Continent College

Beep! Beep! Beep! Beep! Beep!

I wake up one sunny day in August 2007. I turn off my alarm and look around to find myself alone in my room. I took a deep breath in search of the familiar smell of fresh coffee and toasted bagels only to find the scent of still air. I listen for the familiar sounds of my parents and sisters as they stir out of bed only to find silence. It was then it dawned on me that I was alone and on my own. It was my first day in College.

When I learned that I was going to a university, I admit, I had some reservations. When I initially thought what my new college life was going to consist of, I thought that the atmosphere of the college campus was going to be similar to my previous high school life along with frat parties, inhuman hazing initiations, and dead-boring professors over 60. My biggest concern I had was that I was going to be living on my own in the dorms. The longest I have ever been apart from my parents were about a week for Boy Scout summer camp.

I admit, I was lonely, overwhelmed, and confused at first. But after I settled in, I quickly found out that college life was a whole new culture with new people and new rules. Not only that, I found out more about myself and how to be self-reliant when I was living alone.

When I stepped onto Western Kentucky University’s (WKU) campus for the first time, one of my first thoughts was that this place was big. Really big. While High School could be described as island. College could be its own continent. This world was not contained into one boring looking building and a bus ride like at High School. The entire school was a whole community with lots of places to traverse and explore.

I found it very refreshing to see the atmosphere around me change from a noisy habitat of wasted effort to a den of potential scholars. When I looked around on campus and see the people moving back forth on the sidewalk, I could see it in their eyes that there was something occupying their minds. A project? A test? A new job? Laundry? Overseas internship? Lunch? Whatever the case, they knew that they had a task to complete and they would get to work to get it done without delay. There were still some dunderheads here and there, but they quickly learned the hard way that life is not their playground anymore.

One such example took place during my freshman year when I took an Art Appreciation class. The class was just getting results back from a test we had taken the week before. That was when one of the students leisurely approached the professor and confessed that he had missed the test and requested to take a makeup. To say that the professor was not keen on the idea was an understatement. The student could have informed the professor weeks beforehand and they could have arranged something, but he didn’t. Now that everyone in the class has gotten their test back, the student could pull another student aside and ask to look at the graded test and thus have an unfair advantage. The professor was quick to realize this and quicker to eject the laid-back student from the class. The student tried to play it cool and nonchalant, but the infuriated teacher made short work of his insolence and ejected him from class with a very loud and angry “GET OUT!!” Nobody could blame her.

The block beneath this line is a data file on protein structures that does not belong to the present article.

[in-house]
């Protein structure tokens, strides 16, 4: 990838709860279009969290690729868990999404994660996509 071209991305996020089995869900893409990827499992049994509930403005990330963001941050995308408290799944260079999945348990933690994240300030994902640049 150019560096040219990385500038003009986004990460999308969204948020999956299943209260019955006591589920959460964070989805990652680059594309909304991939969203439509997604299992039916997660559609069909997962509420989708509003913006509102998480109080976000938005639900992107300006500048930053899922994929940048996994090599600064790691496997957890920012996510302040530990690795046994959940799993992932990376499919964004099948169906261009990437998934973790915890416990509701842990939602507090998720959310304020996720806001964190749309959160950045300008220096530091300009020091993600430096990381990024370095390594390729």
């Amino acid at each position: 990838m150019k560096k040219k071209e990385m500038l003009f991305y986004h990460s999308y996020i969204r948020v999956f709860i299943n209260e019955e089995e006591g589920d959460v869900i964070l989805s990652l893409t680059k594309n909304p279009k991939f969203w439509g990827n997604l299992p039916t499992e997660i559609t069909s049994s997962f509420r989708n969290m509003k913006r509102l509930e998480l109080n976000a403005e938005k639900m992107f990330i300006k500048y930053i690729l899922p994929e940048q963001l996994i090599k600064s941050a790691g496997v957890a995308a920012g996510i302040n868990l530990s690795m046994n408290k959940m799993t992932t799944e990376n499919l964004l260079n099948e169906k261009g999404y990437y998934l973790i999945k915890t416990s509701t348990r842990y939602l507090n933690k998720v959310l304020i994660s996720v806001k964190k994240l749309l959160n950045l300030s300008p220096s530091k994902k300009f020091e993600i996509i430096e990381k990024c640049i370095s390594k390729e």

I couldn’t help but nurse a secret delight in seeing the obnoxious, immature twits being filtered from the hard workers. I took pride in knowing that I had surpassed the breeding grounds of immature tormentors and had moved to a higher level in life. Although the college atmosphere had been mostly cleared of juvenile beings, there would always be some that would prey on the weaknesses of others.

Upon my freshman year, I also noticed a change in tone from my teachers in high school and my professors in college. Whenever I would interact with the professors, I’d notice a transition from “How can I help you today?” to an unsaid ‘Do you really care about my class?’ Unlike the high school teachers, I had to earn any help from my professors by showing that I cared about passing their class and meeting their challenges. In short, if I showed that gave a damn about my class, the professors gave a damn about me.

WKU also became the ultimate proving ground for overcoming my autism. Not only did I have to overcome my deficiencies when doing my class assignments and performing my duties as a college student, I had to be able to provide for myself independently.

From this day forward, I had to be responsible for my classes! Laundry! Dishes! Hygiene! Responsible for my meals! PAYING for groceries! And then be at least two steps ahead of the game for the next day. It felt like someone had loosened a pair of training wheels on my life. This was a brand new experience to be so responsible for my life when my parents weren’t around to clean up after me.

Finding balance to do it all was always a tricky job. This was because, before college, my sisters and I would divide up our household chores among us. When I became a college resident, it was now my responsibility to do all of the chores whether I liked them or not. However, this did not mean that I had to complete five years of college on my own. When you live on your own, you can’t be a one-man show. You are going to need help in one aspect of college or another. Like it is said in another one of my favorite mom-isms, “Even Jesus had apostles.” Everyone needs help from time to time.

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